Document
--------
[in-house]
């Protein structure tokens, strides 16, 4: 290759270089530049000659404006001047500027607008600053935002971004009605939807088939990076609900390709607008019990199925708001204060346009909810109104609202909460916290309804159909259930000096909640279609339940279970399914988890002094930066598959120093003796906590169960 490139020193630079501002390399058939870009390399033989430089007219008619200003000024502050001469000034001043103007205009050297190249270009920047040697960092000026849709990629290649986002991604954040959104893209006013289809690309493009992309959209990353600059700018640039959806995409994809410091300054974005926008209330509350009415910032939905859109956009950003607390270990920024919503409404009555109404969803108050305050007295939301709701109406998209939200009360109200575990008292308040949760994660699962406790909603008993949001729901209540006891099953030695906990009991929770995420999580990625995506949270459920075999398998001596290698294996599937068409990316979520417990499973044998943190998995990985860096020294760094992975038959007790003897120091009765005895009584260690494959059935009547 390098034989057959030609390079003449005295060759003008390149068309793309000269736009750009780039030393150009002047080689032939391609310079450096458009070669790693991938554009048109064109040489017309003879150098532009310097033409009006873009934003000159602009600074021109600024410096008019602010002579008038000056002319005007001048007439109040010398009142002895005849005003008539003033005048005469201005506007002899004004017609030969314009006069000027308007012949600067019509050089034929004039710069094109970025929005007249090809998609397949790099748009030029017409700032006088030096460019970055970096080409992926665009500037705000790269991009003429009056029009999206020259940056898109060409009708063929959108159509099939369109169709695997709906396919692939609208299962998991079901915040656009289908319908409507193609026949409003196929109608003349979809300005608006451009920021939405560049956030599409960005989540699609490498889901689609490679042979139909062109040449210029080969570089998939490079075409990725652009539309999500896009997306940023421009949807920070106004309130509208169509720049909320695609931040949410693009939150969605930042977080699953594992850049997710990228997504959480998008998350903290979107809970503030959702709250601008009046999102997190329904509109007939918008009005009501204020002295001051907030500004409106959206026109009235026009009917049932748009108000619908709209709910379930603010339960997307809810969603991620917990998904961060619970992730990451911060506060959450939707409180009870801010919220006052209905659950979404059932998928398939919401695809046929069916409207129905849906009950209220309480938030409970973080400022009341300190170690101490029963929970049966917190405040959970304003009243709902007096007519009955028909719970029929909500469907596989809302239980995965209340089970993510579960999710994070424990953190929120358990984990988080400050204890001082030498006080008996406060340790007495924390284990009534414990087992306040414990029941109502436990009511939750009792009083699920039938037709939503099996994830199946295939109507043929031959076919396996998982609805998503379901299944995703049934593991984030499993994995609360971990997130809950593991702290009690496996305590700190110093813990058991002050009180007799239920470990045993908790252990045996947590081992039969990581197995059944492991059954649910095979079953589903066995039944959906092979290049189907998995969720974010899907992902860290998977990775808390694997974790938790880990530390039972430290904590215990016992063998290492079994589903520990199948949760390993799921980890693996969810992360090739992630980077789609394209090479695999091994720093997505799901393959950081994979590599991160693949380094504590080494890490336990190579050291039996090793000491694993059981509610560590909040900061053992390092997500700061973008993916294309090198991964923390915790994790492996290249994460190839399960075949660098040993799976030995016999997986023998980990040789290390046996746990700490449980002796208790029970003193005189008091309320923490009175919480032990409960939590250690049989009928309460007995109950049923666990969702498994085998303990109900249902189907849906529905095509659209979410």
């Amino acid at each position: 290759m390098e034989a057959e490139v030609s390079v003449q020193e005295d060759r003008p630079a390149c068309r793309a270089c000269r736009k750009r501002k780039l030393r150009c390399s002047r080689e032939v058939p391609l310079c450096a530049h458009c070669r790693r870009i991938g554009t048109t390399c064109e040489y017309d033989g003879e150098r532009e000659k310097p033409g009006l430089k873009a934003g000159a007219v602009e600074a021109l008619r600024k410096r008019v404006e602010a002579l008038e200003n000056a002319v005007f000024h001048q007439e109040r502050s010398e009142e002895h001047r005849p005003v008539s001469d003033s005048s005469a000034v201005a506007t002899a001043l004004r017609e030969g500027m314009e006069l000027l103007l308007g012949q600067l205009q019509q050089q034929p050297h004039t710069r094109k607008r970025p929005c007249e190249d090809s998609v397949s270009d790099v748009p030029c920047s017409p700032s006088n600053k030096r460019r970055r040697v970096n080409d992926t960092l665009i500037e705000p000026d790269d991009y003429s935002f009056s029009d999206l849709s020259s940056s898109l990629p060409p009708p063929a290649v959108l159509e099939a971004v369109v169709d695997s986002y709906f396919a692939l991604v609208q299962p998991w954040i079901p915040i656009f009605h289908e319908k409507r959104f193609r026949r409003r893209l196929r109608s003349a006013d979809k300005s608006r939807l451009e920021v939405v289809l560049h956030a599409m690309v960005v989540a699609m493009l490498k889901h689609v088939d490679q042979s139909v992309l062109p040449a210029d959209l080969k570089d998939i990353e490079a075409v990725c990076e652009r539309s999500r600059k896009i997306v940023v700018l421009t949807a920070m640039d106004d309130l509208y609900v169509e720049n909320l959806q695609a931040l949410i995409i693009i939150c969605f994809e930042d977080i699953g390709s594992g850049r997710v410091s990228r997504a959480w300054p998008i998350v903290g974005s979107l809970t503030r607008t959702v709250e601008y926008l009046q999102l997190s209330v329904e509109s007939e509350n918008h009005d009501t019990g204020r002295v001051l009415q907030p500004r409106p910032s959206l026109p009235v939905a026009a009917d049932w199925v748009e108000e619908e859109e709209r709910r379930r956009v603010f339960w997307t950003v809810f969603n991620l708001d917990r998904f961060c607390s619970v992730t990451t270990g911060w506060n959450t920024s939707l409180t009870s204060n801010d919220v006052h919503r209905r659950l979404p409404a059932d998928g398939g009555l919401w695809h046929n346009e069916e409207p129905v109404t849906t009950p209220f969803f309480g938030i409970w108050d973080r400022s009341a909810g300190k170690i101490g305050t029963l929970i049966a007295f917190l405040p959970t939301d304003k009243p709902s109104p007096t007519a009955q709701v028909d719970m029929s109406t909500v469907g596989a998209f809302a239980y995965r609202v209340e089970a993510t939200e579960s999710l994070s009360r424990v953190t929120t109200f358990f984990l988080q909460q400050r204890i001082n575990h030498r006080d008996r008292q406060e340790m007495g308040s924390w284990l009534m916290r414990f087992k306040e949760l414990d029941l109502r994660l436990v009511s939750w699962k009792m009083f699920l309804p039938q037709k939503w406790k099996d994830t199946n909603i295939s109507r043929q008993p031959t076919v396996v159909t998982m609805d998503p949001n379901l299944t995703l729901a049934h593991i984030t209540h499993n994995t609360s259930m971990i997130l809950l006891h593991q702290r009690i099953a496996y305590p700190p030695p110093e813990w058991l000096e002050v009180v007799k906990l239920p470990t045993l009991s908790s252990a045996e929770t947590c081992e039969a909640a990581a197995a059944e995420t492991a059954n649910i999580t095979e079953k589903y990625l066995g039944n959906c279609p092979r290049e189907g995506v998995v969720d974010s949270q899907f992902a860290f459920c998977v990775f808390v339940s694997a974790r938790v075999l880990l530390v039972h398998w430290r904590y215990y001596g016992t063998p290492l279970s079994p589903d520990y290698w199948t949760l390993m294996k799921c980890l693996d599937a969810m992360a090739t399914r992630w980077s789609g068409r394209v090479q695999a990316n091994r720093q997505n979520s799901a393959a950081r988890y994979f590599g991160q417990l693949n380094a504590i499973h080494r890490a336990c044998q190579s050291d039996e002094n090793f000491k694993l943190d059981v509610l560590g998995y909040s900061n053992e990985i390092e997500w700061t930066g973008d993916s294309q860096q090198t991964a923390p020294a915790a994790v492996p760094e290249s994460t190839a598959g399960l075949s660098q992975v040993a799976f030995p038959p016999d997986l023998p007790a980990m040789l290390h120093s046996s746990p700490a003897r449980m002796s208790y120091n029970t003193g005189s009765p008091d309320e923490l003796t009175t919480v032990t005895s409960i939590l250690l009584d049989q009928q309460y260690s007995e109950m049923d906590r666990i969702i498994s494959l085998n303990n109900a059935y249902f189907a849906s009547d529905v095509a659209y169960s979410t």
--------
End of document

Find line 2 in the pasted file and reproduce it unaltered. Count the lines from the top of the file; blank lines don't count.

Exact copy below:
């Protein structure tokens, strides 16, 4: 290759270089530049000659404006001047500027607008600053935002971004009605939807088939990076609900390709607008019990199925708001204060346009909810109104609202909460916290309804159909259930000096909640279609339940279970399914988890002094930066598959120093003796906590169960 490139020193630079501002390399058939870009390399033989430089007219008619200003000024502050001469000034001043103007205009050297190249270009920047040697960092000026849709990629290649986002991604954040959104893209006013289809690309493009992309959209990353600059700018640039959806995409994809410091300054974005926008209330509350009415910032939905859109956009950003607390270990920024919503409404009555109404969803108050305050007295939301709701109406998209939200009360109200575990008292308040949760994660699962406790909603008993949001729901209540006891099953030695906990009991929770995420999580990625995506949270459920075999398998001596290698294996599937068409990316979520417990499973044998943190998995990985860096020294760094992975038959007790003897120091009765005895009584260690494959059935009547 390098034989057959030609390079003449005295060759003008390149068309793309000269736009750009780039030393150009002047080689032939391609310079450096458009070669790693991938554009048109064109040489017309003879150098532009310097033409009006873009934003000159602009600074021109600024410096008019602010002579008038000056002319005007001048007439109040010398009142002895005849005003008539003033005048005469201005506007002899004004017609030969314009006069000027308007012949600067019509050089034929004039710069094109970025929005007249090809998609397949790099748009030029017409700032006088030096460019970055970096080409992926665009500037705000790269991009003429009056029009999206020259940056898109060409009708063929959108159509099939369109169709695997709906396919692939609208299962998991079901915040656009289908319908409507193609026949409003196929109608003349979809300005608006451009920021939405560049956030599409960005989540699609490498889901689609490679042979139909062109040449210029080969570089998939490079075409990725652009539309999500896009997306940023421009949807920070106004309130509208169509720049909320695609931040949410693009939150969605930042977080699953594992850049997710990228997504959480998008998350903290979107809970503030959702709250601008009046999102997190329904509109007939918008009005009501204020002295001051907030500004409106959206026109009235026009009917049932748009108000619908709209709910379930603010339960997307809810969603991620917990998904961060619970992730990451911060506060959450939707409180009870801010919220006052209905659950979404059932998928398939919401695809046929069916409207129905849906009950209220309480938030409970973080400022009341300190170690101490029963929970049966917190405040959970304003009243709902007096007519009955028909719970029929909500469907596989809302239980995965209340089970993510579960999710994070424990953190929120358990984990988080400050204890001082030498006080008996406060340790007495924390284990009534414990087992306040414990029941109502436990009511939750009792009083699920039938037709939503099996994830199946295939109507043929031959076919396996998982609805998503379901299944995703049934593991984030499993994995609360971990997130809950593991702290009690496996305590700190110093813990058991002050009180007799239920470990045993908790252990045996947590081992039969990581197995059944492991059954649910095979079953589903066995039944959906092979290049189907998995969720974010899907992902860290998977990775808390694997974790938790880990530390039972430290904590215990016992063998290492079994589903520990199948949760390993799921980890693996969810992360090739992630980077789609394209090479695999091994720093997505799901393959950081994979590599991160693949380094504590080494890490336990190579050291039996090793000491694993059981509610560590909040900061053992390092997500700061973008993916294309090198991964923390915790994790492996290249994460190839399960075949660098040993799976030995016999997986023998980990040789290390046996746990700490449980002796208790029970003193005189008091309320923490009175919480032990409960939590250690049989009928309460007995109950049923666990969702498994085998303990109900249902189907849906529905095509659209979410």